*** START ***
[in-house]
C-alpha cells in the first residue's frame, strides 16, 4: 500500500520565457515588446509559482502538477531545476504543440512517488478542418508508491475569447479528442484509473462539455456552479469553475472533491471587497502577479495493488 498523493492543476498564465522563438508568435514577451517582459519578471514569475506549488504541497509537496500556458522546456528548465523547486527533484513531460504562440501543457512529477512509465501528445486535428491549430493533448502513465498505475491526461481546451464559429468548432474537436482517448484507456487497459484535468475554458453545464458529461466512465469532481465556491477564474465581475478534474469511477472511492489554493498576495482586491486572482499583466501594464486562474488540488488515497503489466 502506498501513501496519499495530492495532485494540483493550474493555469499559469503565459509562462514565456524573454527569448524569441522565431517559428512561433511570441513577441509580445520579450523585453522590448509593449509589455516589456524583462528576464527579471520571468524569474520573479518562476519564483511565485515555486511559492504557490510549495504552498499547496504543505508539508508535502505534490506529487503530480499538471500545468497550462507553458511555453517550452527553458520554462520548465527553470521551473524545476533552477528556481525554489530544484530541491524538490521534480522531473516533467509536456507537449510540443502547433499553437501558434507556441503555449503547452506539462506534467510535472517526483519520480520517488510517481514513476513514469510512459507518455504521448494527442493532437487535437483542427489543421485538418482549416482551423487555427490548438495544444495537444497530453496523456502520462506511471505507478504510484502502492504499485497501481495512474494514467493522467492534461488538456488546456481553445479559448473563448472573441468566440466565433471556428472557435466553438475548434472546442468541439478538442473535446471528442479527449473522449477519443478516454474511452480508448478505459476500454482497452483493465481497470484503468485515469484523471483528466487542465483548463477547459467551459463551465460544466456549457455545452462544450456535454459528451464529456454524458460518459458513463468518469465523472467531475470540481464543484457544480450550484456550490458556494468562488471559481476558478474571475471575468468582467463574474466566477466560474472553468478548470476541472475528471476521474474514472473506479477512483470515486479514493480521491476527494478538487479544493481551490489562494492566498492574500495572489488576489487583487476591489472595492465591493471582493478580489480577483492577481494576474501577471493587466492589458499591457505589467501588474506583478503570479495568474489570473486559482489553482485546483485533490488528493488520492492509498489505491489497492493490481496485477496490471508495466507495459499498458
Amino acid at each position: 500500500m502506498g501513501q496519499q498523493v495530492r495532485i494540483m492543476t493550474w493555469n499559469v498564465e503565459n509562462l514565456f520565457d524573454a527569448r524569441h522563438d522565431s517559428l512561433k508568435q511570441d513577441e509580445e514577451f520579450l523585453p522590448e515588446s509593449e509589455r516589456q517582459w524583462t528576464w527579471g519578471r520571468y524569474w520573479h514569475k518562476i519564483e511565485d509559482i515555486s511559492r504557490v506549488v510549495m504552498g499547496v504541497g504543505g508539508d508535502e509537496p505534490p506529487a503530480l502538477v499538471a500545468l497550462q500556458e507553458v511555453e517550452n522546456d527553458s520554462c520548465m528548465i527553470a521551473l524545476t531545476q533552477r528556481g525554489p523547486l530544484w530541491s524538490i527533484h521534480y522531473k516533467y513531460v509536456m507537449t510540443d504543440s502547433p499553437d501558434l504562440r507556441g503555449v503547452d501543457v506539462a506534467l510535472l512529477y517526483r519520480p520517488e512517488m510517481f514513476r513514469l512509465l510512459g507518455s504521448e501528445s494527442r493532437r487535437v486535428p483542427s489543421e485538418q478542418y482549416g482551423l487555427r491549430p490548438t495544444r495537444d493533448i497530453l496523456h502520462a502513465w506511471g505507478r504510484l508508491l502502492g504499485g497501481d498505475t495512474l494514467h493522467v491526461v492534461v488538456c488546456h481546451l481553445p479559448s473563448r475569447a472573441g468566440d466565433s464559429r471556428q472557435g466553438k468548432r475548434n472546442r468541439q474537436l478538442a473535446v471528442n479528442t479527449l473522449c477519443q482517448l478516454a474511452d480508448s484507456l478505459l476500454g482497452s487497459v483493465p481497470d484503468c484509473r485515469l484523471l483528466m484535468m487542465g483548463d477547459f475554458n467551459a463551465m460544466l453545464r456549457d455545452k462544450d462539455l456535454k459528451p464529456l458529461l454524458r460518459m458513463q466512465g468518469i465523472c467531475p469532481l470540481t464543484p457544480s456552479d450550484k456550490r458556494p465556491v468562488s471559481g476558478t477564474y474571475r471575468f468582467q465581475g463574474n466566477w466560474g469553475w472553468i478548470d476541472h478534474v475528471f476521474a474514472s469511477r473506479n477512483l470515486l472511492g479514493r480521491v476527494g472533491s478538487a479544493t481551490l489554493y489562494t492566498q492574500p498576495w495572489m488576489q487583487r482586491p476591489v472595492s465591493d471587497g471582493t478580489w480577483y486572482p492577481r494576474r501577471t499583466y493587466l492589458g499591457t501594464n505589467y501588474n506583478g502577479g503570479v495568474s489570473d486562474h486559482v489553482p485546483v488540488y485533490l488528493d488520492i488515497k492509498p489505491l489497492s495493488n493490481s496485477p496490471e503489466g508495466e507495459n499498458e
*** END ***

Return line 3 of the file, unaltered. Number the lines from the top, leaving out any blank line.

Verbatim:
Amino acid at each position: 500500500m502506498g501513501q496519499q498523493v495530492r495532485i494540483m492543476t493550474w493555469n499559469v498564465e503565459n509562462l514565456f520565457d524573454a527569448r524569441h522563438d522565431s517559428l512561433k508568435q511570441d513577441e509580445e514577451f520579450l523585453p522590448e515588446s509593449e509589455r516589456q517582459w524583462t528576464w527579471g519578471r520571468y524569474w520573479h514569475k518562476i519564483e511565485d509559482i515555486s511559492r504557490v506549488v510549495m504552498g499547496v504541497g504543505g508539508d508535502e509537496p505534490p506529487a503530480l502538477v499538471a500545468l497550462q500556458e507553458v511555453e517550452n522546456d527553458s520554462c520548465m528548465i527553470a521551473l524545476t531545476q533552477r528556481g525554489p523547486l530544484w530541491s524538490i527533484h521534480y522531473k516533467y513531460v509536456m507537449t510540443d504543440s502547433p499553437d501558434l504562440r507556441g503555449v503547452d501543457v506539462a506534467l510535472l512529477y517526483r519520480p520517488e512517488m510517481f514513476r513514469l512509465l510512459g507518455s504521448e501528445s494527442r493532437r487535437v486535428p483542427s489543421e485538418q478542418y482549416g482551423l487555427r491549430p490548438t495544444r495537444d493533448i497530453l496523456h502520462a502513465w506511471g505507478r504510484l508508491l502502492g504499485g497501481d498505475t495512474l494514467h493522467v491526461v492534461v488538456c488546456h481546451l481553445p479559448s473563448r475569447a472573441g468566440d466565433s464559429r471556428q472557435g466553438k468548432r475548434n472546442r468541439q474537436l478538442a473535446v471528442n479528442t479527449l473522449c477519443q482517448l478516454a474511452d480508448s484507456l478505459l476500454g482497452s487497459v483493465p481497470d484503468c484509473r485515469l484523471l483528466m484535468m487542465g483548463d477547459f475554458n467551459a463551465m460544466l453545464r456549457d455545452k462544450d462539455l456535454k459528451p464529456l458529461l454524458r460518459m458513463q466512465g468518469i465523472c467531475p469532481l470540481t464543484p457544480s456552479d450550484k456550490r458556494p465556491v468562488s471559481g476558478t477564474y474571475r471575468f468582467q465581475g463574474n466566477w466560474g469553475w472553468i478548470d476541472h478534474v475528471f476521474a474514472s469511477r473506479n477512483l470515486l472511492g479514493r480521491v476527494g472533491s478538487a479544493t481551490l489554493y489562494t492566498q492574500p498576495w495572489m488576489q487583487r482586491p476591489v472595492s465591493d471587497g471582493t478580489w480577483y486572482p492577481r494576474r501577471t499583466y493587466l492589458g499591457t501594464n505589467y501588474n506583478g502577479g503570479v495568474s489570473d486562474h486559482v489553482p485546483v488540488y485533490l488528493d488520492i488515497k492509498p489505491l489497492s495493488n493490481s496485477p496490471e503489466g508495466e507495459n499498458e